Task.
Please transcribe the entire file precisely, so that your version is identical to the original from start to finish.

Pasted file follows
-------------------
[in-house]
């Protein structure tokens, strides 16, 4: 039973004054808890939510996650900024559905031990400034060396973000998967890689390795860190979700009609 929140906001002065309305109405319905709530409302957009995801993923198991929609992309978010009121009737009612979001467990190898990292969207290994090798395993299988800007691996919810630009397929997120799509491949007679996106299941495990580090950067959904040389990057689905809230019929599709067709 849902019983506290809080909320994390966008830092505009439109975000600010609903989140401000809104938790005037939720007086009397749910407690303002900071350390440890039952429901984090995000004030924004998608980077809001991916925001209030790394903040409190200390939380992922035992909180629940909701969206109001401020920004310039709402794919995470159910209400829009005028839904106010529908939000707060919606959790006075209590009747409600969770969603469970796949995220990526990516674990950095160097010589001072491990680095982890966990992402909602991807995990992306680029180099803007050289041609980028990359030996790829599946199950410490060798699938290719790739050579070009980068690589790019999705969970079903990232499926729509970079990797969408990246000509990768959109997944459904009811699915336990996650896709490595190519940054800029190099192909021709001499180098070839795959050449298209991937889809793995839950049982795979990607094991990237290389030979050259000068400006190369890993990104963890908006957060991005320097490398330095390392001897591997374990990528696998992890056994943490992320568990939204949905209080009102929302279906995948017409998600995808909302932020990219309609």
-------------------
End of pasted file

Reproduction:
[in-house]
């Protein structure tokens, strides 16, 4: 039973004054808890939510996650900024559905031990400034060396973000998967890689390795860190979700009609 929140906001002065309305109405319905709530409302957009995801993923198991929609992309978010009121009737009612979001467990190898990292969207290994090798395993299988800007691996919810630009397929997120799509491949007679996106299941495990580090950067959904040389990057689905809230019929599709067709 849902019983506290809080909320994390966008830092505009439109975000600010609903989140401000809104938790005037939720007086009397749910407690303002900071350390440890039952429901984090995000004030924004998608980077809001991916925001209030790394903040409190200390939380992922035992909180629940909701969206109001401020920004310039709402794919995470159910209400829009005028839904106010529908939000707060919606959790006075209590009747409600969770969603469970796949995220990526990516674990950095160097010589001072491990680095982890966990992402909602991807995990992306680029180099803007050289041609980028990359030996790829599946199950410490060798699938290719790739050579070009980068690589790019999705969970079903990232499926729509970079990797969408990246000509990768959109997944459904009811699915336990996650896709490595190519940054800029190099192909021709001499180098070839795959050449298209991937889809793995839950049982795979990607094991990237290389030979050259000068400006190369890993990104963890908006957060991005320097490398330095390392001897591997374990990528696998992890056994943490992320568990939204949905209080009102929302279906995948017409998600995808909302932020990219309609």